What are the steps you should take to develop a self storage facility from the ground up? What should you keep in mind? Skyler Hartman, CEO of Capitaline Ventures will generously share his knowledge with us.

Tell us a little bit about you.
I started real estate in 2007, kind of, it was a little little bit of a fluke. I was a renter, and ended up buying my first house with some creative financing, and I picked up a nice equity spread on that piece. From there, I was hooked on real estate, and I've been in the residential space for quite a while. Four years ago I decided that I was going to move into commercial and that's when I got into the self storage industry.

Let's go over the process of developing a self storage facility from the ground up, you can start from the decision on where to find the land, all the way to the beginning of construction, and everything in between.
As far as the first place to start, I like to look in my backyard first because I know the the economics of my surrounding area better than anywhere else in the country, there's less research needed, but that does give you a limited scope. I would always start with the economic analysis and verify that the city or town is growing, that there are good jobs, schools are adequate and getting good ratings, I don't want to be in a war zone. Wether storage may perform great in a war zone, that's just not the place I want to be. So I start with an economic analysis and a little bit of city due diligence, I find out what the zoning process is, is it a conditional use permit? Does it fit into commercial general? Is there any overlay districts that may allow storage that I'm not seeing? Or is it strictly light industrial? Know your zoning, and your economic analysis.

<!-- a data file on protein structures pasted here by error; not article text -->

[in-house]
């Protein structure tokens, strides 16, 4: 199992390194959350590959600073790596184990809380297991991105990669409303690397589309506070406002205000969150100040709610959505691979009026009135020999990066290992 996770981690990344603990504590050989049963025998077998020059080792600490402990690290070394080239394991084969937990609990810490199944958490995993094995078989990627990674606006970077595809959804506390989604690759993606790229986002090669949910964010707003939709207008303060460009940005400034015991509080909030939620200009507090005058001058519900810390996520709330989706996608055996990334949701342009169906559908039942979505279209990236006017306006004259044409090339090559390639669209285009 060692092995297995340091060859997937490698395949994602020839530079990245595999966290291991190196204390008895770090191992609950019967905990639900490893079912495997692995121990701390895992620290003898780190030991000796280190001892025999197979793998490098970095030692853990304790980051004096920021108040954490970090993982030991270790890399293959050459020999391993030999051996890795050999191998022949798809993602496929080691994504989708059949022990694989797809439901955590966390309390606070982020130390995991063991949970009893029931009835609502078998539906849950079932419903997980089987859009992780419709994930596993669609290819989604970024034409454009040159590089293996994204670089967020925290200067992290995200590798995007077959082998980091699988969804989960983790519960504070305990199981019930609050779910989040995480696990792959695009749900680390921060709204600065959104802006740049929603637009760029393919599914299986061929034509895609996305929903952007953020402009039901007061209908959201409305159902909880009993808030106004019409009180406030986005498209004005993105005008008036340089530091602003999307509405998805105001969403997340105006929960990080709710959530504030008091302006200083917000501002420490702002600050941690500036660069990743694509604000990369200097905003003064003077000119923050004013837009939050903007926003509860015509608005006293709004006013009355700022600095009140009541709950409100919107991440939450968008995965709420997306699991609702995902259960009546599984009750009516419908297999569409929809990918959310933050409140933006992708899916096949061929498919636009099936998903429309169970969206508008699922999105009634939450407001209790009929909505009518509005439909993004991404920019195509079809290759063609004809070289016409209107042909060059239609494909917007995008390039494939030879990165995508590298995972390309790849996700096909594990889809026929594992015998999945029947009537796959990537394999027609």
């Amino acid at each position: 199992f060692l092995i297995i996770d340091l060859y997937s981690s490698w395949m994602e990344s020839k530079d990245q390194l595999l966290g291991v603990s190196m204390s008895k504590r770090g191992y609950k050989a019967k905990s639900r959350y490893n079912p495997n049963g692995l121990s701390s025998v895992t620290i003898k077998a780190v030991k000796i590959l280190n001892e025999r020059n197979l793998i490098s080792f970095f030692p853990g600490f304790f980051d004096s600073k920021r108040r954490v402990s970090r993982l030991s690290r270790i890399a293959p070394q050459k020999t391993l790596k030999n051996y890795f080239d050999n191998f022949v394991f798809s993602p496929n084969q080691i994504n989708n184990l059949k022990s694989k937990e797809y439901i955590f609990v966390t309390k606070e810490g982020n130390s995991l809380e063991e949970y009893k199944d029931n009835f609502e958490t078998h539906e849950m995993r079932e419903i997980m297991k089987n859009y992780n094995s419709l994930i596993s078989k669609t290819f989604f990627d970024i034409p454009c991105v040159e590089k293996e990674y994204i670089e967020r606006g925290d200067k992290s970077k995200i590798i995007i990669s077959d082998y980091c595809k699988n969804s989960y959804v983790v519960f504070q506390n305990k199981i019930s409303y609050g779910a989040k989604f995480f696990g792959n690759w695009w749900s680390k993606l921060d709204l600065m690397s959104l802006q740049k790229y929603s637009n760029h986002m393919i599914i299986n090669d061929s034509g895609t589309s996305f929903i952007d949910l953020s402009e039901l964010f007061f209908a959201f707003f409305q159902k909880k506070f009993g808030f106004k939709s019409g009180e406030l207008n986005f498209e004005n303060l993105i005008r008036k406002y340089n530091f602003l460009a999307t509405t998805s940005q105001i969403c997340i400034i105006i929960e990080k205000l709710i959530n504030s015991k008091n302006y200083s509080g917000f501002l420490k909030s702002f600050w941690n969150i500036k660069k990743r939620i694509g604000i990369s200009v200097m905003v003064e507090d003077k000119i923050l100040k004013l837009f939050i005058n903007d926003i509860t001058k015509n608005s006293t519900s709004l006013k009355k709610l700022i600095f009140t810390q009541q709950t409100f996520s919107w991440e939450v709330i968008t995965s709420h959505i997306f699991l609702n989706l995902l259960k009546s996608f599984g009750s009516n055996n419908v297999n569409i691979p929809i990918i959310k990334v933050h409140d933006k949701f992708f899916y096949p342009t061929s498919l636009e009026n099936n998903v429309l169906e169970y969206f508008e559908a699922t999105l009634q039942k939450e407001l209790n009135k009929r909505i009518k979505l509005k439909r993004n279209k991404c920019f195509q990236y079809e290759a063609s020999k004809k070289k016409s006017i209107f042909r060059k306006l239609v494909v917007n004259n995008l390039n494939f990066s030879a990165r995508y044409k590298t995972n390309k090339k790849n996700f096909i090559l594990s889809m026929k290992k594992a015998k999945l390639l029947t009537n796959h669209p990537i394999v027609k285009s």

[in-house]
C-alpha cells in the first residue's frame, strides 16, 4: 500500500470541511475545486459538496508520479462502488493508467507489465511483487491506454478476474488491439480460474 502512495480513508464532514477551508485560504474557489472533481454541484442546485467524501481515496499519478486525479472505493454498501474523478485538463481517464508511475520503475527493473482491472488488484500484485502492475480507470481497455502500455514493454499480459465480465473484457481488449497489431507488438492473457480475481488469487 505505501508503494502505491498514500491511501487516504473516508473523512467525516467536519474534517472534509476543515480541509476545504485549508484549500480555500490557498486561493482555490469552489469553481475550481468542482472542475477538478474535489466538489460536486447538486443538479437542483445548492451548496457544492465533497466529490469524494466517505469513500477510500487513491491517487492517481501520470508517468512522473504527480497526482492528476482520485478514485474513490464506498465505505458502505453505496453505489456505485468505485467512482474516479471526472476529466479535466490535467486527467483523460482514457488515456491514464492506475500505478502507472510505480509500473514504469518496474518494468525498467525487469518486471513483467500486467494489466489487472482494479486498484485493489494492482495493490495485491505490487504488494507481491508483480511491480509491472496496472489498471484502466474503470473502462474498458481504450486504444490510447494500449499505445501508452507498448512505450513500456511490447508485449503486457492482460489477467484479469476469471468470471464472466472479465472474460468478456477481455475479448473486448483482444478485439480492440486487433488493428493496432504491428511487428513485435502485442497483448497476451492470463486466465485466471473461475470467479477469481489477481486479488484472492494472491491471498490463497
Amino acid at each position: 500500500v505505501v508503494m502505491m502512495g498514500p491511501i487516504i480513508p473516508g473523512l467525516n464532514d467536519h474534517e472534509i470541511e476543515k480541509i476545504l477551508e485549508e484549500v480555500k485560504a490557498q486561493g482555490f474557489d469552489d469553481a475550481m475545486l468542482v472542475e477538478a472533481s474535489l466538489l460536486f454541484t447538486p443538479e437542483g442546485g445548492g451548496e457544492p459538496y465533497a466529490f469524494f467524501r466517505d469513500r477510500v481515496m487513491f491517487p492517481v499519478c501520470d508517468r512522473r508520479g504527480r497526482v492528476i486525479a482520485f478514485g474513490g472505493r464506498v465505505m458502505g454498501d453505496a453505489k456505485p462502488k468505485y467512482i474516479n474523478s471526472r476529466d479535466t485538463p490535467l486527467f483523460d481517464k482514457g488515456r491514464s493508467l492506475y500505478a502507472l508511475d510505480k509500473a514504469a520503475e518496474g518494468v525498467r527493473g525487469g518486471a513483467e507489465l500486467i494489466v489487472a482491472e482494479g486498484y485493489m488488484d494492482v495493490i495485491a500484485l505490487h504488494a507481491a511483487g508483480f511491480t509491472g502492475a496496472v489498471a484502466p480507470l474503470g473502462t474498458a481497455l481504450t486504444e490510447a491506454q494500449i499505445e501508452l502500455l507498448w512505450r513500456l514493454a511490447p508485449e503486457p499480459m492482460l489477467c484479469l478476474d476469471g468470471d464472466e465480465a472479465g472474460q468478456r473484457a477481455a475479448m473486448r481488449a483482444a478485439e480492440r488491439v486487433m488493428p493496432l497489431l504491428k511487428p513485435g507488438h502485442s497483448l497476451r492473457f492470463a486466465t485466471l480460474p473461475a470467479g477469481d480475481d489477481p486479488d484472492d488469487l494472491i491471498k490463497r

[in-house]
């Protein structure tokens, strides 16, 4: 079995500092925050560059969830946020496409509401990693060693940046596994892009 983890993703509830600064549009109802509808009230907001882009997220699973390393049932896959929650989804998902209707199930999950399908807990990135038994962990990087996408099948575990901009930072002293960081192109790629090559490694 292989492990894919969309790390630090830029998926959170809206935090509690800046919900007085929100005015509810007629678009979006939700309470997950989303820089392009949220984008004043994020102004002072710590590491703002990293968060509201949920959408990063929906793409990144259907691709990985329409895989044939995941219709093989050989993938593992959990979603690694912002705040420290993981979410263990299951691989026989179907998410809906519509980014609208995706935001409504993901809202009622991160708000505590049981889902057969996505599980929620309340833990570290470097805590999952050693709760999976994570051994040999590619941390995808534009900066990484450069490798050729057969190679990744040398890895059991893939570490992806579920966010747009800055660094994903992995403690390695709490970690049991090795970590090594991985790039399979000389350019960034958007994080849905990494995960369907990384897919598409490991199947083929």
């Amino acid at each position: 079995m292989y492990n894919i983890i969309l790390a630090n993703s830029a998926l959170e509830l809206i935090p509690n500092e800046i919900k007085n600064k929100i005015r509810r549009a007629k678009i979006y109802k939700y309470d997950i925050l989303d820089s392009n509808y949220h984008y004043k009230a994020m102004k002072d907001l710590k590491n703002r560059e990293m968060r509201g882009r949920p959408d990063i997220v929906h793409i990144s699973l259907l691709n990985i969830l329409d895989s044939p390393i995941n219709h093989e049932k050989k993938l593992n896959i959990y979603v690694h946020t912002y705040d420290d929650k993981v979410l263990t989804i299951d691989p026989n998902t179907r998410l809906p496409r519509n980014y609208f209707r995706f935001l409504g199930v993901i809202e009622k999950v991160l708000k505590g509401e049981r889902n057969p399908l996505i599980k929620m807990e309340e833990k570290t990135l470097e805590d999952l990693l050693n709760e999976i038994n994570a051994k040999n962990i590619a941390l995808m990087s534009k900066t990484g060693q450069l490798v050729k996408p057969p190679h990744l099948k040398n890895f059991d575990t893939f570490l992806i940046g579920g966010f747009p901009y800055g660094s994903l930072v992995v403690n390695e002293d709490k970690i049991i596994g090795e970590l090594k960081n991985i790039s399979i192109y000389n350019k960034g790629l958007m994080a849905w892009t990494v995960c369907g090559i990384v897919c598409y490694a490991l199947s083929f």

From there, I do some competition analysis, basically mystery shopping. I have a basic spreadsheet with unit sizes prices, I'll shop online first and try to pinpoint their occupancy rates. And you can see that on some sites have "not available" or "call for availability". And you'll see the other units that are available as "rent now". Some of the REITs like U-haul won't even publish prices if they don't have units available. So you can really drill down on your competition very quickly. And from the online search, I'll then do a phone call and evaluate the customer service. Did they answer the phone? If not, did they call me back? Were they polite? Were they professional? Were they outgoing? That's the starting point.